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Scholarship, Disciplinary Hegemony And Power In Academic Publishing

Gaby Weiner

,

Umeå University, Sweden 1.

Paper presented at the European Conference for Educational Research, University of Ljubljana, Slovenia September 17th to 20th 1998

This paper seeks to illuminate the relationship between academic publishing, scholarship and power, by reporting on a recent UK-based study of academic journals in education, sociology and psychology. It takes as main focus, the various individuals and groups involved in the creation and production of academic journals and their perceptions about what is going on.

It first describes the distinctive nature of academic journals, the groups involved and the development of a theoretical framework for the project. Then it briefly touches on key debates about academic journals, for example, their use as indicators of scholarship. The main part of this article, however, is devoted to describing and reporting the Getting Published Project, ending with a discussion of the implications of its findings.

The World of Academic Journals

The original conception of the academic journal as central to a discipline's professionalism and the principal means of communicating knowledge among scholars (Steig, 1986) has diminished in recent years in some countries as pressures to publish deriving from various research and funding pressures have grown. Thus, academic journals have been used in the US, and more recently in the UK in three main ways in addition to the production and exchange of academic knowledge. These are to rank research and scholarly work, to aid the distribution of research funds and to inform decisions concerning appointment and promotion. In this context, the editorial practices of journals have become increasingly important to individual writers and academics, and their institutions, particularly where research activity has been highly prioritised.

An academic journal is distinctive from other forms of publishing with certain key features. It is likely to be university-based, to involve academics as editors and consultants, to use conventional forms and styles of binding, type-setting and publishing, and to be published at regular intervals (McDermott, 1994). Furthermore, all the academic journals involved in the project used referees, that is experts in specific fields, who make recommendations as to whether submitted manuscripts merit publication.

Though academic journals have been generally viewed as mainly concerned with creation and exchange of academic knowledge, they also lie at the centre of a set of social, economic and academic relationships involving a variety of actors or stake-holders. These include:

Editors/Editorial Boards

who confirm overall policy, choose reviewers and decide if papers are to be reviewed and/or published.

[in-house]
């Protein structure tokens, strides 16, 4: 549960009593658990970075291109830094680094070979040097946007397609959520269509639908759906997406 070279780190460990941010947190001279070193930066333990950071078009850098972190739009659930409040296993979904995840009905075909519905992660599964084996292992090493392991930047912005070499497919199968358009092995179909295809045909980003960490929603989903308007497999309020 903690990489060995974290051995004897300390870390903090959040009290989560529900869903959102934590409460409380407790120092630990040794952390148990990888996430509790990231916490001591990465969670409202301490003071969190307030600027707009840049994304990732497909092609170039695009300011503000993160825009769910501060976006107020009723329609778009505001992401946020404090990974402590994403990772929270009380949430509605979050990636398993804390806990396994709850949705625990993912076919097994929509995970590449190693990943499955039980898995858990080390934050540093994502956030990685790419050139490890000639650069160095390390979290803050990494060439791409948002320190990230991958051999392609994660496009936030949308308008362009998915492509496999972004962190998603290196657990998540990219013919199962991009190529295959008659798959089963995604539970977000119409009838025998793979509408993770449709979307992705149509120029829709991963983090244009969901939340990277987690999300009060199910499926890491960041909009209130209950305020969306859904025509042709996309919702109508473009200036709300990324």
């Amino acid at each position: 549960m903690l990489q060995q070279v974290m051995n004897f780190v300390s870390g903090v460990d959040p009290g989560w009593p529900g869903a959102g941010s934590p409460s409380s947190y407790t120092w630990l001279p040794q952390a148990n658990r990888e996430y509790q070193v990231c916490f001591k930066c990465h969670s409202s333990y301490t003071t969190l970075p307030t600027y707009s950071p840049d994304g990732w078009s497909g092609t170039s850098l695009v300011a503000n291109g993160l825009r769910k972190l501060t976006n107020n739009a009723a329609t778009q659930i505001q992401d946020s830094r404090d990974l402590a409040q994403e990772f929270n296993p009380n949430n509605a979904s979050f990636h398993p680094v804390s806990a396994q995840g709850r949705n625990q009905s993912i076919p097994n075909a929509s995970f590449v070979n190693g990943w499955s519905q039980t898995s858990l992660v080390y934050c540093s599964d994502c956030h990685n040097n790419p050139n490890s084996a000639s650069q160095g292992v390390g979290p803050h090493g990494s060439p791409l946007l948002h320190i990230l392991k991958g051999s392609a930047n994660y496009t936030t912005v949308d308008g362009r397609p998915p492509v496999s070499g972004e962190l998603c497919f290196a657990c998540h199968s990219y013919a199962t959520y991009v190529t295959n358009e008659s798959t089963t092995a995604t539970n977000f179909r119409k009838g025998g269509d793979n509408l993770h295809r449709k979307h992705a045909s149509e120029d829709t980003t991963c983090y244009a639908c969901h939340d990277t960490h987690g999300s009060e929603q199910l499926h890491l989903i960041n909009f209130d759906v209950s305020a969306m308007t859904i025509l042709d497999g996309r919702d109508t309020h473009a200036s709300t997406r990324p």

Publishers

who are more concerned with publicity, marketing and sales, and less, with the day-to-day management of the journal. Publishers intervene rarely, except when a journal becomes unprofitable or nonviable in some other way.

Reviewers

who generally recommend whether or not a manuscript merits publication.

Members of Learned Societies

who make recommendations on overall policy and procedures for their society journals, and require accountability from their editors, editorial boards and publishers.

Readers

who take out regular subscriptions. Corporate subscribers i.e. libraries, pay higher subscription rates and are more consistent than individual subscribers. Nevertheless individual academics are critical to the success of journals, both as subscribers and because they can make recommendations to libraries.

Writers/Authors

who are necessary to ensure a continuing stream of high quality manuscripts. They are particularly important for new journals, struggling to survive, which need good quality submissions and good 'names', especially for the first few years of their existence.

Other stake-holders

which may include government agencies, industry and commerce.

Discipline and hegemony: towards a theoretical framework

The development of a theoretical framework for the research was important because we sought to move beyond the descriptive or speculative, to accommodate the different processes by which academic journals contribute to the production, legitimation and distribution of scholarship and scholars. Foucault's work on the legitimation and dominance of certain forms of knowledge (Foucault, 1980) and Gramsci's concept of hegemony (Forgacs, 1988) were particularly appropriate in this context. Drawing on these two concepts, Agger (1991) has developed the term 'disciplinary hegemony' to analyse sociology textbooks. He found hegemonic features of sociology to include dominance of quantitative research methods, complex statistical analysis, positivism, emphasis on research rather than theory, and preference for applied and policy research - findings that our research to some extent corroborate. Agger argues that it is not sufficient to take research at face value; we need to identify its underlying philosophy and assumptions. He is highly critical of a more superficial approach: